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Two new exhibits at the BMoCA stress the roles of women in art.

The artist's hard-edged abstractions, which have been shown extensively in Europe, are very obviously based on the universal signs seen in multilingual Europe, like the circle with a line through it, meaning "do not enter." He is also obviously influenced by the postmodern semiotic movement. Originally relevant to linguistics, semiotic theory focuses on the meaning of symbols. It became an important current in contemporary art theory in the 1980s.

In this show, a pair of portfolios has been placed in each of the side galleries; on the north is an untitled series of screen prints and etchings, and on the south is a newer series from 1998.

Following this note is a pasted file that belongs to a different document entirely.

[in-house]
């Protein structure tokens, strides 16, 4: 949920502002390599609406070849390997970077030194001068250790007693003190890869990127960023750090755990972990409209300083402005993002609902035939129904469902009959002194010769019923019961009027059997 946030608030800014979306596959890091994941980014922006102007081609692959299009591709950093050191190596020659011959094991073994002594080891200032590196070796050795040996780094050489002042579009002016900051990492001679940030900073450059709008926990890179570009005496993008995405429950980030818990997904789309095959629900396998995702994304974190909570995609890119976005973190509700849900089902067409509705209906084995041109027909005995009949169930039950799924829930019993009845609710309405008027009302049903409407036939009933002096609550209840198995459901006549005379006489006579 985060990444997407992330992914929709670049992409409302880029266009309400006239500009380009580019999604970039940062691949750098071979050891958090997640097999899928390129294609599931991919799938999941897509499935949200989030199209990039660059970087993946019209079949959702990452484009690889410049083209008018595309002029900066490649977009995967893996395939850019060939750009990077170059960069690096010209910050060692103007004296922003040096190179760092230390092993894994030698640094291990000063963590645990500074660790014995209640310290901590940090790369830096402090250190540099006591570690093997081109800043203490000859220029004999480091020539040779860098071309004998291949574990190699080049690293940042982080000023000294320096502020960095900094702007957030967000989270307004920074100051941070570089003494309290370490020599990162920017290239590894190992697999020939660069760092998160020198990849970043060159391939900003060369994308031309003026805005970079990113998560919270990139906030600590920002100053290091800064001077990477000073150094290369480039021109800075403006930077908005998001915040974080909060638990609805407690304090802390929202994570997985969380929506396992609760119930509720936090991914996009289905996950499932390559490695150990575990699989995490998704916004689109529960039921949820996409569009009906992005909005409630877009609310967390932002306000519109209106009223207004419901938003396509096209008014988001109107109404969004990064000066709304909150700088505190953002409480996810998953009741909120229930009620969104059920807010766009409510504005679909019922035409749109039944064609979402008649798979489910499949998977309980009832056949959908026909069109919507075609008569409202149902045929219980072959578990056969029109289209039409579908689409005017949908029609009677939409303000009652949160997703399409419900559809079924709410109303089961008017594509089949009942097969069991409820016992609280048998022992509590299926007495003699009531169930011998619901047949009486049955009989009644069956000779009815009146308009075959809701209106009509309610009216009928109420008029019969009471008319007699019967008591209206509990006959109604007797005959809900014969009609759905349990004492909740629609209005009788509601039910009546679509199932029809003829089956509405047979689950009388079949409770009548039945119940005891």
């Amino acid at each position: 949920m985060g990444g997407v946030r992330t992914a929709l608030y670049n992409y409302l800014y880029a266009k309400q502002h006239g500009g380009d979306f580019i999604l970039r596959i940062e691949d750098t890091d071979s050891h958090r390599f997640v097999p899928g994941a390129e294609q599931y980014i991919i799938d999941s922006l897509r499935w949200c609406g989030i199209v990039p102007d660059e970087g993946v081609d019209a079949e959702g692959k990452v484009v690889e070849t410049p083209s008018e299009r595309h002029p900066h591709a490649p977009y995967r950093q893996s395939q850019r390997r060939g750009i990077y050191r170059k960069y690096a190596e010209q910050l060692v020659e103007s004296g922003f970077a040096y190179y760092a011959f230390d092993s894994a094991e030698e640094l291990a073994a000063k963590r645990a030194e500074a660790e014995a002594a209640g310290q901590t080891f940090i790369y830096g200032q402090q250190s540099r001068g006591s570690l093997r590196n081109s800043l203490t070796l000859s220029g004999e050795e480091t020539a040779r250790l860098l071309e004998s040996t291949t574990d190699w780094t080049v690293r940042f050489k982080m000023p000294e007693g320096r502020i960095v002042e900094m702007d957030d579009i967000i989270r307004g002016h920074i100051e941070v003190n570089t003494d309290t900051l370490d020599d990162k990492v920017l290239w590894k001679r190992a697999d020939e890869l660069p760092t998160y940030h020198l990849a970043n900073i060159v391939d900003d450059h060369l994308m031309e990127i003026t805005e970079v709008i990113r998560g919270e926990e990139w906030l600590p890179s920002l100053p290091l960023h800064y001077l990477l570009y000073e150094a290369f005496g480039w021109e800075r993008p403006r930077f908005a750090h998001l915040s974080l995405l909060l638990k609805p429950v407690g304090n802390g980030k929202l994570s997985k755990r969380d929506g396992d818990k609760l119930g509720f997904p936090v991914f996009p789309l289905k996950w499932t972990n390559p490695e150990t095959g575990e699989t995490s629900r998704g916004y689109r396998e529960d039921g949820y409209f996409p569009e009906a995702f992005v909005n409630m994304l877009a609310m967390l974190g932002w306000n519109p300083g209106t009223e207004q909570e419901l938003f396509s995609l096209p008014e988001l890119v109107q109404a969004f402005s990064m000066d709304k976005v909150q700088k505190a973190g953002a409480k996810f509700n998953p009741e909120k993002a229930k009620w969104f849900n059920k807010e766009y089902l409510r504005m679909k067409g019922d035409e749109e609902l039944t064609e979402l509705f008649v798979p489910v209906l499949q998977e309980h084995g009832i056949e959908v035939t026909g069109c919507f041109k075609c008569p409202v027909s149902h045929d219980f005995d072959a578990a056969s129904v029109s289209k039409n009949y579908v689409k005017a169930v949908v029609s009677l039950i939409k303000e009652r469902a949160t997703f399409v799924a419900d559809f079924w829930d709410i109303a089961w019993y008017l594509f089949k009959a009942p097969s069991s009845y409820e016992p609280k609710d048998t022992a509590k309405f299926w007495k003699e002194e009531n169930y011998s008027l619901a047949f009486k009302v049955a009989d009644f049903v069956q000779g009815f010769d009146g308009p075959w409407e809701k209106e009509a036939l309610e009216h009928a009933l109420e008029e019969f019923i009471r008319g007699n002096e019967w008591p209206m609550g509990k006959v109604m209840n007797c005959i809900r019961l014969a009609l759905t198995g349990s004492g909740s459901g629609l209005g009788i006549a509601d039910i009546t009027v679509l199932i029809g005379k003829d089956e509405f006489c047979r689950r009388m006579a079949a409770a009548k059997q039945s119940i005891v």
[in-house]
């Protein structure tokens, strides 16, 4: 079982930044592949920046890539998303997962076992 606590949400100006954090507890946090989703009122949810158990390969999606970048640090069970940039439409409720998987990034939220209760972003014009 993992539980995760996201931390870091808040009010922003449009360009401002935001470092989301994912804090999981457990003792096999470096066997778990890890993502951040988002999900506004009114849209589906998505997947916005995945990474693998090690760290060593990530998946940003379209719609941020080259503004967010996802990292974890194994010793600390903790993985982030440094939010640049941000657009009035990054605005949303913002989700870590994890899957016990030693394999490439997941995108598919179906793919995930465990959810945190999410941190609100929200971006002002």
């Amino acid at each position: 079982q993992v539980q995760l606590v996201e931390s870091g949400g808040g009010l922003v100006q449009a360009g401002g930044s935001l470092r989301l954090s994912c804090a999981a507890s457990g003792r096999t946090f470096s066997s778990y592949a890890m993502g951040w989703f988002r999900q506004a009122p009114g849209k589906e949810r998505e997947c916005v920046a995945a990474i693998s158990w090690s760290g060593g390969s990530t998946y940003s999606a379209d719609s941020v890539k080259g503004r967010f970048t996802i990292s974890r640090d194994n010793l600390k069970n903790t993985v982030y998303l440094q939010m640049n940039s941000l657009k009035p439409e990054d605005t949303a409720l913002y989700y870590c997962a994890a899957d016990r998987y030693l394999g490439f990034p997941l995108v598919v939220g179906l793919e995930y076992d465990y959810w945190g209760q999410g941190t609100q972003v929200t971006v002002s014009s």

In the large back space of the East Gallery is the impressive acrylic and oil stick on canvas, "Untitled, Volume IV From the New Edinburgh Encyclopedia." The painting is a mammoth, four-panel assemblage in which photo screen prints of the wood engravings from the nineteenth- century volume mentioned in the title are arranged and contained within color rectangles of white, red, green, blue and yellow.

"Fold 20," by Linda Bessemer, acrylic painting.
"Fold 20," by Linda Bessemer, acrylic painting.
Untitled sculptures by Matt Mullican.
Untitled sculptures by Matt Mullican.

Filling the rest of the room are five sculptures (called "objects" by Mullican) made of painted aluminum. These simple polychromed sculptures from 1990 -- the oldest things in the show -- are absolutely fabulous. They are the three-dimensional corollaries of the iconographic forms seen in the prints.

The two shows couldn't be more different from one another. But there is one thing they have in common -- they're risky and just the latest episodes in Payton's long-running experimental program at BMoCA.

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